(And think about this for a second… if you have UFC equipment, hats, t-shirts, heavy bags, mma gloves, etc. on display or for sale in your school, you could very well be advertising for your future competition.)

So, Are There Any School Owners That Don’t Need to Be Concerned?

Yes, and here they are in no particular order:

  • Martial art schools that have extremely low overhead and high profit margins; basically, those schools that follow a Small Dojo, Big Profits business model. (If you’ve been doing well during this recession by following such a model, you’re on the right track.)
  • Martial art schools that cater to children, or that earn a significant portion of their income from teaching kids –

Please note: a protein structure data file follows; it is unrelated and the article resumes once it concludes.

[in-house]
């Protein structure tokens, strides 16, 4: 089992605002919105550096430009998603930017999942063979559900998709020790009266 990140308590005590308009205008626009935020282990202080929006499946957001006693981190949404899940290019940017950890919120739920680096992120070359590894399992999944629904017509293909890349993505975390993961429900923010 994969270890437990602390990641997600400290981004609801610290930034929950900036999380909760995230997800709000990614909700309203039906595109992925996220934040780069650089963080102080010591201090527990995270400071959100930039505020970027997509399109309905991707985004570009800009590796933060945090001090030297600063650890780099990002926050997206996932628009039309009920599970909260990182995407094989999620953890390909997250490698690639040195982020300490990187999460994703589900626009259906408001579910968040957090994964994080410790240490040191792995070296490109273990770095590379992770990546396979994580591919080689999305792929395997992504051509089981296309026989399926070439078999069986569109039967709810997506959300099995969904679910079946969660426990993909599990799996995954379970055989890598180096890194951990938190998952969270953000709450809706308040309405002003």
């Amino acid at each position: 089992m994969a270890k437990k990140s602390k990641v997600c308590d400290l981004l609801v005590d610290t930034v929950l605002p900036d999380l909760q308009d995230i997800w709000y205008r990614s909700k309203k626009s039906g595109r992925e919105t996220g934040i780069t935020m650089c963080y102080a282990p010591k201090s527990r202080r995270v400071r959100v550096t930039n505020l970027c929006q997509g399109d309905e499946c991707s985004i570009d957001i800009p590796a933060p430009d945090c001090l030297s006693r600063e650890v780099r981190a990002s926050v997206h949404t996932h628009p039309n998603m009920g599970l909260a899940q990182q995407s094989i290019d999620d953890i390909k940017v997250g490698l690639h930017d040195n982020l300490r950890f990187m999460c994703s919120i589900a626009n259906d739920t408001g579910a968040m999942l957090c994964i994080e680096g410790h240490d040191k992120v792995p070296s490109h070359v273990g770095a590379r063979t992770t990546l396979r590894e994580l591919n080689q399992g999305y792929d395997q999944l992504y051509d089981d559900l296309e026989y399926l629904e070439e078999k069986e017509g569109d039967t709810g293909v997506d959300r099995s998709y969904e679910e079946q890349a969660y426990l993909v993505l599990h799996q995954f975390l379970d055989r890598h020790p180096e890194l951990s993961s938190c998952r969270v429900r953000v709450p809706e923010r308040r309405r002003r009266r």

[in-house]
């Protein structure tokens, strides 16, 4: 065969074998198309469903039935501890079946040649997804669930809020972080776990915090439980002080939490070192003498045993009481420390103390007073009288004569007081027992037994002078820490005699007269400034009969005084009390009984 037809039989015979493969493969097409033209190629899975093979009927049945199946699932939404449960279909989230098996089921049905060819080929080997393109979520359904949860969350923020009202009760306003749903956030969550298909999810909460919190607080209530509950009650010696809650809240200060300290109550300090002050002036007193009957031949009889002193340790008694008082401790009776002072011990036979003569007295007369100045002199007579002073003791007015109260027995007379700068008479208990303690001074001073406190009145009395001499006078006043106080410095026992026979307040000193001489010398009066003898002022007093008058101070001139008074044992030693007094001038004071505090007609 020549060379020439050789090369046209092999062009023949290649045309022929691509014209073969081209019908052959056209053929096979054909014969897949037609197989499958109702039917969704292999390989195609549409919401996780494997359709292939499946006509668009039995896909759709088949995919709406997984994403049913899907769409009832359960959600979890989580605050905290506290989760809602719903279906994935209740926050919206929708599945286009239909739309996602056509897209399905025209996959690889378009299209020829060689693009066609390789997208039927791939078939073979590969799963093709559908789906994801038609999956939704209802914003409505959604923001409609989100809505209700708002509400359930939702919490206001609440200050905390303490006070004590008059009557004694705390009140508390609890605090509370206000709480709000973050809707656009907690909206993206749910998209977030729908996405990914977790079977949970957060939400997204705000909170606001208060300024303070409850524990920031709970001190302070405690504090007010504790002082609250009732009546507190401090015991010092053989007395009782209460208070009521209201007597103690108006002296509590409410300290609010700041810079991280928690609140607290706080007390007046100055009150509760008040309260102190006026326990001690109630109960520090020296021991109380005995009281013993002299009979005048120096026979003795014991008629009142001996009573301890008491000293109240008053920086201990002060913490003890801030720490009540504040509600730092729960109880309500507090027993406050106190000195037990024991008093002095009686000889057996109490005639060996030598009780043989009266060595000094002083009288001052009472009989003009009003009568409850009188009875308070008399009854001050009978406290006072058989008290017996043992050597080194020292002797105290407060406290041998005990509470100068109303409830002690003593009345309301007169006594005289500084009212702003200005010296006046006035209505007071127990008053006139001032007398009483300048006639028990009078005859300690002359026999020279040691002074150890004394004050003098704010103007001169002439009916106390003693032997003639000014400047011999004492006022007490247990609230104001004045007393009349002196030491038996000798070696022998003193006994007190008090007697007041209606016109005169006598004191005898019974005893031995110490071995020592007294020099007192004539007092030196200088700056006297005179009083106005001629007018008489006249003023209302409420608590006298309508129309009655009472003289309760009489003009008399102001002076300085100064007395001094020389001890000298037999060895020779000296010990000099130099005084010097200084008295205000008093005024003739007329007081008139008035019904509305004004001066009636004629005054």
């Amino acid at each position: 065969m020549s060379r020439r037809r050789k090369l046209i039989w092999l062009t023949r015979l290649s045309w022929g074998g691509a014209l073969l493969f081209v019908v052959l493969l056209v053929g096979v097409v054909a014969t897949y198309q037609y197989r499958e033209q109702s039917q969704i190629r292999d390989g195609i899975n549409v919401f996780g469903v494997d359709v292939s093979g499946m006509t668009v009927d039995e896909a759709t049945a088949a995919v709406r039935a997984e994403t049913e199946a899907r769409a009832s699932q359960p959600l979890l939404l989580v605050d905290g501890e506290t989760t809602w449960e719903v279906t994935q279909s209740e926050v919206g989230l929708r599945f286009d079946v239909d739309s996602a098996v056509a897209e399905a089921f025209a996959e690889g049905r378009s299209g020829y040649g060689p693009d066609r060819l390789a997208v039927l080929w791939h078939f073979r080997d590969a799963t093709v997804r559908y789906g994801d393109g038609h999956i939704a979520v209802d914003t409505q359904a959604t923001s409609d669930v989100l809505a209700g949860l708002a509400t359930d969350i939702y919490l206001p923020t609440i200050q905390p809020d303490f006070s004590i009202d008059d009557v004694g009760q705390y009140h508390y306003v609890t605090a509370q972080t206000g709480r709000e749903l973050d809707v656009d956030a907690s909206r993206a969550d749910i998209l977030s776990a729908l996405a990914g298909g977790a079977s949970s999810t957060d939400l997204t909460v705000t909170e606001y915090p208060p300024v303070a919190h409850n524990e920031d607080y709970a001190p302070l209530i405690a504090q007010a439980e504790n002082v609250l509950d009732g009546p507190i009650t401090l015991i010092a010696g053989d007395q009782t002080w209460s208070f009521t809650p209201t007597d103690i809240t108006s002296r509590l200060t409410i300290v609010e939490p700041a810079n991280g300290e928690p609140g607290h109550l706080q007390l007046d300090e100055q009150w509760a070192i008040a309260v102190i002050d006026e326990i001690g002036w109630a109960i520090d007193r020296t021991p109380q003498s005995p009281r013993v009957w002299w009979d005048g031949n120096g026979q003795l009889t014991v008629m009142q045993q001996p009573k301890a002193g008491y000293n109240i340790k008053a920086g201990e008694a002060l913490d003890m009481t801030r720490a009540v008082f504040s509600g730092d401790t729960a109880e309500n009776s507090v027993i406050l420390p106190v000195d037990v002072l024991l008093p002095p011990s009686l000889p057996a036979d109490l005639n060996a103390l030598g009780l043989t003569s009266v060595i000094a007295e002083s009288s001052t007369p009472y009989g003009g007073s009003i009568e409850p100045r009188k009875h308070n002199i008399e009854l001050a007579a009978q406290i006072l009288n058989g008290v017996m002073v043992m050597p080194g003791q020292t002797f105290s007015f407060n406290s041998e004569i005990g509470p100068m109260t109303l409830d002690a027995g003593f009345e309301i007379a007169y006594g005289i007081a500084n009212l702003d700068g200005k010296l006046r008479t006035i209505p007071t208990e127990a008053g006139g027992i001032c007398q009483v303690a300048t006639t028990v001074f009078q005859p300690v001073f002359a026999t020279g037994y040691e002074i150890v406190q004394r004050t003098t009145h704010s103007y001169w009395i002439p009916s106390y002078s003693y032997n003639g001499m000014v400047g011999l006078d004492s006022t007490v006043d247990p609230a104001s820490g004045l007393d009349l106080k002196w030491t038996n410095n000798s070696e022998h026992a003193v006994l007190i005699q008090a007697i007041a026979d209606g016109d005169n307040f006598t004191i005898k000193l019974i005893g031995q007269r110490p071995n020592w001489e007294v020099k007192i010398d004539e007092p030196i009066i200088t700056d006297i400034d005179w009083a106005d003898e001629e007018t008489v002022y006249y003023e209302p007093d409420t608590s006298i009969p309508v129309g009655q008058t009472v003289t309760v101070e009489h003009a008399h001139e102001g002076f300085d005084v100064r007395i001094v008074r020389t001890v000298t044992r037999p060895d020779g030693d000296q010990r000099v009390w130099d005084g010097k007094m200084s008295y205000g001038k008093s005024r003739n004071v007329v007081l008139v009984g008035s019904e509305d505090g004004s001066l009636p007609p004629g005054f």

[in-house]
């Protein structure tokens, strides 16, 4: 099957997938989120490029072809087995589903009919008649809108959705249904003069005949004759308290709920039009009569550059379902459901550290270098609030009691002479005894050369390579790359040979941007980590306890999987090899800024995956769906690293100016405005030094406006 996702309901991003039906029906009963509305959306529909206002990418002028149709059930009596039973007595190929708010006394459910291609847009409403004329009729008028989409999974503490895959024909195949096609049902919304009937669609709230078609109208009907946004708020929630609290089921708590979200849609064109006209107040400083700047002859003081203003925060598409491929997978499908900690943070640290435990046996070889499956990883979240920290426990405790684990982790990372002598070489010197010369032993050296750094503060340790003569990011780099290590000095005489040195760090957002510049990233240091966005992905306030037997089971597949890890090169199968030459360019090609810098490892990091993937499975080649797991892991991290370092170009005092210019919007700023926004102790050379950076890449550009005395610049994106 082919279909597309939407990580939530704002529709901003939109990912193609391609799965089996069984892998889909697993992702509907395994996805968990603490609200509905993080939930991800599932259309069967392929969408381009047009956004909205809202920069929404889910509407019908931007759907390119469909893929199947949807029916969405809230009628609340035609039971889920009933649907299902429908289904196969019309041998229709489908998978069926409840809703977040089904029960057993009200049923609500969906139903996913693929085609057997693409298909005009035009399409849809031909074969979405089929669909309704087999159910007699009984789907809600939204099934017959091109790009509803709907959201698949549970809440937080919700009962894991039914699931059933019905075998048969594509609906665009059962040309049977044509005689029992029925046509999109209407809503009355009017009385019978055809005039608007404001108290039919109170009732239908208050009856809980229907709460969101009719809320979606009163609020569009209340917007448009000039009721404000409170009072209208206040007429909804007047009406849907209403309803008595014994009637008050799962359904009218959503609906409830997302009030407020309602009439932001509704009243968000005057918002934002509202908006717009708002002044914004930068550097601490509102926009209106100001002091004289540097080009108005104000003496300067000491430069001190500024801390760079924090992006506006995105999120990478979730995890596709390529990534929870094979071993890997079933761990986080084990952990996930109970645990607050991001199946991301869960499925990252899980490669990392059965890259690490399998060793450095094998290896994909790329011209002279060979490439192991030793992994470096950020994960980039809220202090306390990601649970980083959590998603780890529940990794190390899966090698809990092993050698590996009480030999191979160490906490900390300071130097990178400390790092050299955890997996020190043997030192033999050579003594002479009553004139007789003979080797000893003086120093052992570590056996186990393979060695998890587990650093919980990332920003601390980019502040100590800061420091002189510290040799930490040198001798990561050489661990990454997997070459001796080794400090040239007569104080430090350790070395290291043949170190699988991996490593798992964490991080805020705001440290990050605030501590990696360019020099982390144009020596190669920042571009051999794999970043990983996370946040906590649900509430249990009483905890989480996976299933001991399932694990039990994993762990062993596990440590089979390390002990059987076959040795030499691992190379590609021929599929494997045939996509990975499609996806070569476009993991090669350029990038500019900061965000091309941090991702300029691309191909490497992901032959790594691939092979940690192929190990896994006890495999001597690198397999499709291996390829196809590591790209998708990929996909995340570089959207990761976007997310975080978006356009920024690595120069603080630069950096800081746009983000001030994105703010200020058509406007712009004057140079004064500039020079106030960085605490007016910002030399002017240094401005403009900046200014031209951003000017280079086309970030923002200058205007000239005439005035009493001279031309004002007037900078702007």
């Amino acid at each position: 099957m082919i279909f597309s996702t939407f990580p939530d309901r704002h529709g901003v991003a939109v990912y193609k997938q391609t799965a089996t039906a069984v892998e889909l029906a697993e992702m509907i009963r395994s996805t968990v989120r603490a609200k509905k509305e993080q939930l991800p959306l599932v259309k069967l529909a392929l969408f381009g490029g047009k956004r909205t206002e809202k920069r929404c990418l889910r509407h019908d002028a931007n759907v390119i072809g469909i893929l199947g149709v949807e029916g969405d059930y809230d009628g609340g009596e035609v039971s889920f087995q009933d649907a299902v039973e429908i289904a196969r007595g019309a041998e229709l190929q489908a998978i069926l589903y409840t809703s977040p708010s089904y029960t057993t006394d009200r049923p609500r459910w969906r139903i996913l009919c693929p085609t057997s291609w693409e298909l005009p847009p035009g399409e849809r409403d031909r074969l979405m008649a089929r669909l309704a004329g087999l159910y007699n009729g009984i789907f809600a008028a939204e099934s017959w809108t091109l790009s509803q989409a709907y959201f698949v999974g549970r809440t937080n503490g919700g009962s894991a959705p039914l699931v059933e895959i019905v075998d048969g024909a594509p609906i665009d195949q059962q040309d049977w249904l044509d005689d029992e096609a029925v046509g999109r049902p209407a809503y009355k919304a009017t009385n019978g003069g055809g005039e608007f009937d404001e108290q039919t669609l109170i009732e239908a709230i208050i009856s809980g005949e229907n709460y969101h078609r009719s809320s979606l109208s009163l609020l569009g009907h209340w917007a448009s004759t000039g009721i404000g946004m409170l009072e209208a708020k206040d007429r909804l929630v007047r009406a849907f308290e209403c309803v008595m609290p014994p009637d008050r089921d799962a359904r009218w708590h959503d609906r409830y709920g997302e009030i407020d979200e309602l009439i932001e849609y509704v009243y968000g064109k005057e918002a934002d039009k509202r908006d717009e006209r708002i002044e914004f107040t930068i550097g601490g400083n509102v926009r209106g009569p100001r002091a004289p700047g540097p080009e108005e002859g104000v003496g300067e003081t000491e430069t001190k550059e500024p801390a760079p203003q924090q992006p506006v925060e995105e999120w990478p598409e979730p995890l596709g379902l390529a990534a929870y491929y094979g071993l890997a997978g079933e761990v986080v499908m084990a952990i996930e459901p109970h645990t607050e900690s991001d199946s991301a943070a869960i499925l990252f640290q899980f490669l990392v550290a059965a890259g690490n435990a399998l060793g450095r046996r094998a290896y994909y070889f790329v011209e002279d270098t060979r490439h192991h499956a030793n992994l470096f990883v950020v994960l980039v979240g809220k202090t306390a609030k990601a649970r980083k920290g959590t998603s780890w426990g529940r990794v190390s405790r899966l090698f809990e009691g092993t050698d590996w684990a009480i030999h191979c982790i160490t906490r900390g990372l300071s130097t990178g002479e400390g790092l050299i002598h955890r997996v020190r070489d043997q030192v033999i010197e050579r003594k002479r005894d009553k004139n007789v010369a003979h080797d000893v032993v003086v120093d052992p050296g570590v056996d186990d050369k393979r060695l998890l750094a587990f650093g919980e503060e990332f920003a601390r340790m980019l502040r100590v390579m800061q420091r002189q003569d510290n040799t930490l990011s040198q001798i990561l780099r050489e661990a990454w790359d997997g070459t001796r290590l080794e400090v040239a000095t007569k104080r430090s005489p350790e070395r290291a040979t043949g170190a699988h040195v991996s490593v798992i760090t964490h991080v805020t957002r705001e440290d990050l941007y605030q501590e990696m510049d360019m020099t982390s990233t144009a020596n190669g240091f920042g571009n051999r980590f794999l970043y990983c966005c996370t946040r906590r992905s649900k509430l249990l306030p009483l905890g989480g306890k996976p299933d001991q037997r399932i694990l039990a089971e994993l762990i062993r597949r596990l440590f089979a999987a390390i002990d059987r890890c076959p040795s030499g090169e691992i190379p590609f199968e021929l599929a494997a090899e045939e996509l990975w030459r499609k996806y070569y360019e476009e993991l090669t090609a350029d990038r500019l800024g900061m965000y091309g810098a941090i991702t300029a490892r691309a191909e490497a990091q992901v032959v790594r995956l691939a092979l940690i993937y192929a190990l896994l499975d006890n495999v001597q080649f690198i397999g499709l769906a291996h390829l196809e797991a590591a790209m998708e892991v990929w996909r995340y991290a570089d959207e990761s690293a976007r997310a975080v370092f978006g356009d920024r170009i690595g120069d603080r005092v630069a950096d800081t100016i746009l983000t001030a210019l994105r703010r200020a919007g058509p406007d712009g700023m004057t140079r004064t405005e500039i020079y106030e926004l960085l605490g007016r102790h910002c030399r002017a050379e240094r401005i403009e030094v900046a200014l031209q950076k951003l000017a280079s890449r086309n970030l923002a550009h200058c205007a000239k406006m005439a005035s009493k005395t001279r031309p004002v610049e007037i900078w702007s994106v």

• Martial art schools that cater to families, and those that offer a family-friendly environment –
  • Martial art schools in smaller communities and markets; chiefly those that don’t already have one of the big chain gyms in their area –
  • Martial art schools that are owned and operated by savvy instructors who know how to capitalize on the UFC’s popularity (see below).

But, Here’s The Good News…

But, there is an upside to all this. Once again, the UFC is going to be doing something that no one else has been able to do on the same massive scale in the history of the martial arts industry.

And, that’s to introduce martial arts to the masses. So, it’s going to be up to the individual, independent school owner to capitalize on the UFC’s move into the fitness market, and to turn that to their favor.

How?